The forecast skill in the central Arctic (Fig. 9, first row) increases substantially due to the improved sea ice initialization between CanSIPSv1 and CanSIPSv1b with little improvement seen transitioning from CanSIPSv1b to CanSIPSv2. Forecasts in this region improve from not having any significant skill at lead times greater than 2 months to showing significant skill at the majority of lead times for forecasts of October (representing the month of the onset of sea ice growth in a usually ice-covered region).

Finally, substantial improvement in the winter and spring target months is seen in the Sea of Okhotsk (Fig. 9, second row) with the change from CanSIPSv1 to CanSIPSv1b. Whereas few forecasts for these target months initialized before November showed significant skill in CanSIPSv1, all forecasts for January–May initialized as early as July show significant skill in CanSIPSv1b and CanSIPSv2.

d. Comparison to the skill of GFDL-FLOR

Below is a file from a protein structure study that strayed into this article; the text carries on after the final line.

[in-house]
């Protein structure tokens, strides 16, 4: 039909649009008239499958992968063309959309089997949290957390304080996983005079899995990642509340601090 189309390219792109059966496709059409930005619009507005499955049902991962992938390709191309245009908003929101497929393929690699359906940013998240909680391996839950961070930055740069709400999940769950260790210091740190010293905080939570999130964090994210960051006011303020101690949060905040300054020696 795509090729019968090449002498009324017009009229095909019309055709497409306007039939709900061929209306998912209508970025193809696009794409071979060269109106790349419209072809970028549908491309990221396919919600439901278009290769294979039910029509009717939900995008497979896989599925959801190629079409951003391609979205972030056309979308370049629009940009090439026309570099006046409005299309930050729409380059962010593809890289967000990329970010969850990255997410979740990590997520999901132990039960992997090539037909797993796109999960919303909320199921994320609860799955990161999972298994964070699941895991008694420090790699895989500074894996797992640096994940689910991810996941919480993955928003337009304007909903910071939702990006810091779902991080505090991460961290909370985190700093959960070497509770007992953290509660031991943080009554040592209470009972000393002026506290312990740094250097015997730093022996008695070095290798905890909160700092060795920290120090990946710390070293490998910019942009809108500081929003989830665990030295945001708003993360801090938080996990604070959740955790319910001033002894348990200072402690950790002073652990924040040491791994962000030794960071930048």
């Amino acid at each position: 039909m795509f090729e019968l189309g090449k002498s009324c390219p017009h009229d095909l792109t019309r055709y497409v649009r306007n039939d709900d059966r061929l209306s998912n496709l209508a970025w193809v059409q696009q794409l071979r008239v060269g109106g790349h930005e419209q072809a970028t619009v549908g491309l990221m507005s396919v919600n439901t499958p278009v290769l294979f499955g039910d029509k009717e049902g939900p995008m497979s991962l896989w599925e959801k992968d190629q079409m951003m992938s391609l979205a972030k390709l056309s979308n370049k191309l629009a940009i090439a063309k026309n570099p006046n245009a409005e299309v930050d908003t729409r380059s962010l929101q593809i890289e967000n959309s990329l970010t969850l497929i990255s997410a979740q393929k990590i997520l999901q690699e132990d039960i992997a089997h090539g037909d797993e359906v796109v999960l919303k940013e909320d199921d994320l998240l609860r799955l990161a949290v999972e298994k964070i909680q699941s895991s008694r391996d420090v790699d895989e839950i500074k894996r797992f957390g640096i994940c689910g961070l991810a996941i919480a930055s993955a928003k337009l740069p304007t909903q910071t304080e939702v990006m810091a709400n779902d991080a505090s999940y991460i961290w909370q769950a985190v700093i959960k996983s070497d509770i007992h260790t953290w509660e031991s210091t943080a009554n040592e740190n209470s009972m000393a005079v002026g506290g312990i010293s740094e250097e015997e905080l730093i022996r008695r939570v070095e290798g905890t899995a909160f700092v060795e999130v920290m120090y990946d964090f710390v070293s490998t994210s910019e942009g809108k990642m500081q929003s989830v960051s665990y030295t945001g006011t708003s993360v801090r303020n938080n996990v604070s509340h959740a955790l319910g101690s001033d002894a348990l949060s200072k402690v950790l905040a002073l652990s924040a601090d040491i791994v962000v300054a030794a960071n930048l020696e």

The analysis of CanSIPSv2 conducted in the present study can be compared to that of GFDL-FLOR by Bushuk et al. (2017) given the near-identical methodologies particularly in presenting forecast skill and in detrending of the relevant time series. Indeed of the few differences between the analyses, the most notable is that the analysis of Bushuk et al. (2017) considers the years 1981–2015 versus 1980–2018 for the present study. While CanSIPSv2 and GFDL-FLOR have similar forecast skill on the pan-Arctic scale, CanSIPSv2 has notably higher skill in a number of regions including: the GIN, Barents, and Kara Seas, as well as the central Arctic and Sea of Okhotsk. GFDL-FLOR has substantially higher skill for the target month of August in Hudson Bay and overall in the Labrador Sea. The forecast systems have reasonably similar forecast skill in the remaining regions.